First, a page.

Rumours are rife that The Replacements are planning a new studio album.
It would be their first since 1990’s All Shook Down and, according to Rolling Stone, the Minneapolis legends already have several songs written.
Frontman Paul Westerberg has apparently revealed two new song titles, including “Are You In It For The Money?” and “Dead Guitar Player”, perhaps a reference to the group’s original lead guitarist, Bob Stinson, who died in 1995.
Westerberg and bassist Tommy Stinson last year teamed up with drummer Josh Freese and guitarist Dave Minehan for a set of North American dates, including a headline slot at April’s Coachella and RiotFest.
Foo Fighters have today revealed that their new album will be titled Sonic Highways.
The LP is slated for released on the 10th of November, with the 180-gram vinyl edition featuring nine covers, including one for each of the eight cities the band recorded in for the record.
Frontman Dave Grohl has revealed that the album will feature guest appearances by a number of notable musicians, including Chuck D, Carrie Underwood, Gary Clark, Jr., Cheap Trick’s Rick Nielsen, Butthole Surfers’ Gibby Haynes and Joe Walsh. He has also revealed that the album will be the Foos’ longest. “When you get Joe Walsh with you out in the desert, it’s not going to be a three-minute pop single.”
The complete tracklist for Sonic Highways is as follows:
1. “Something From Nothing”
2. “The Feast and the Famine”
4. “What Did I Do?/God as My Witness”
6. “In the Clear”
8. “I Am a River”
Grohl has said in conversation with Rolling Stone that the album had originally been planned to be even bigger, taking in recording locations the world over. However, as soon as it became apparent that the plan would not be financially viable, the band instead decided to focus on their homeland: “We’re an American band,” he said. “We wouldn’t be the band we are if it wasn’t for the cities here and their music.”
Check out a new video clip, featuring some of the music from the album, below!
Tool have spoken out in interview with Rolling Stone saying they know fans are “pissed” that they haven’t released new material.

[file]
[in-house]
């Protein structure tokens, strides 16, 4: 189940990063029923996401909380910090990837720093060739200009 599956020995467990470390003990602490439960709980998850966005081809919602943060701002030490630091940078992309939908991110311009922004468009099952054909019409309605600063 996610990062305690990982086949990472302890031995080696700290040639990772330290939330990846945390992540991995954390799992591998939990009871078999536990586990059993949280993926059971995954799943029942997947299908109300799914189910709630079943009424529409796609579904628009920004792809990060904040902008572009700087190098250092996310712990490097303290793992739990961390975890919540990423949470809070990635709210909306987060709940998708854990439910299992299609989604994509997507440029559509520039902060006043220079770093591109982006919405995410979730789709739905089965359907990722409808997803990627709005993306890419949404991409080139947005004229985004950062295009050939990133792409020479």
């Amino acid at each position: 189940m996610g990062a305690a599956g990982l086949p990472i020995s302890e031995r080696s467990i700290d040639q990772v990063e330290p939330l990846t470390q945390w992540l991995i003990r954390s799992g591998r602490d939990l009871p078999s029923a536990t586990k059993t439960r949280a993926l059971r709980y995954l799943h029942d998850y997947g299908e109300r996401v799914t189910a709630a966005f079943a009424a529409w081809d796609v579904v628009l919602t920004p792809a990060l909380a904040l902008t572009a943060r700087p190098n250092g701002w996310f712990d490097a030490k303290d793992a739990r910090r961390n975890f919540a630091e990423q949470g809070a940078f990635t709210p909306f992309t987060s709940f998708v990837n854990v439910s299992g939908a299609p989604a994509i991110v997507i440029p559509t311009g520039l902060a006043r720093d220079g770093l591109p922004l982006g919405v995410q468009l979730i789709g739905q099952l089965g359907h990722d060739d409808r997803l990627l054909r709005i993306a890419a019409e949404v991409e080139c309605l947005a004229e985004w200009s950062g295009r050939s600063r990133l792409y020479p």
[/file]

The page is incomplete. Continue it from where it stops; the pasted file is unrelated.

The band’s last album, 10,000 Days, was released in 2006, and many have been clamoring for new music ever since.
But now drummer Danny Carey and guitarist Adam Jones have revealed a complex set of legal proceedings, blaming them for the lack of a new album. The litigation has all stemmed from events that happened in 2007, when a friend of the band claimed that he had created artwork for Tool and wanted credit for doing so.
This led to an insurance firm that the band felt would defend them in the resulting case turning around and suing them too.
Said Jones: “The fans are pissed at us. And while part of me is selfish and goes, ‘I’m not necessarily doing it for them,’ it’s time that they understand what’s going on.”
“And it’s costing millions and millions and millions of dollars to defend us. And the fans are all going, ‘We want a new Tool album. What the fuck?’ And you don’t want to pull people into your problems, because they don’t understand.”
“But the point is, we’re fighting the good fight. We’re going to trial and we want to crush them. But every time we’ve gotten close to going to trial, it gets postponed and we’ve wasted money and time and it has just drained our creative energy. We bought an insurance policy for peace of mind, but instead we would have been better off if we never had it and just dealt with the original lawsuit.”
The band have been writing and recording, added Carey, saying that they have completed at least one song. He described it as around 10 minutes long and more “metal” sounding than their previous work.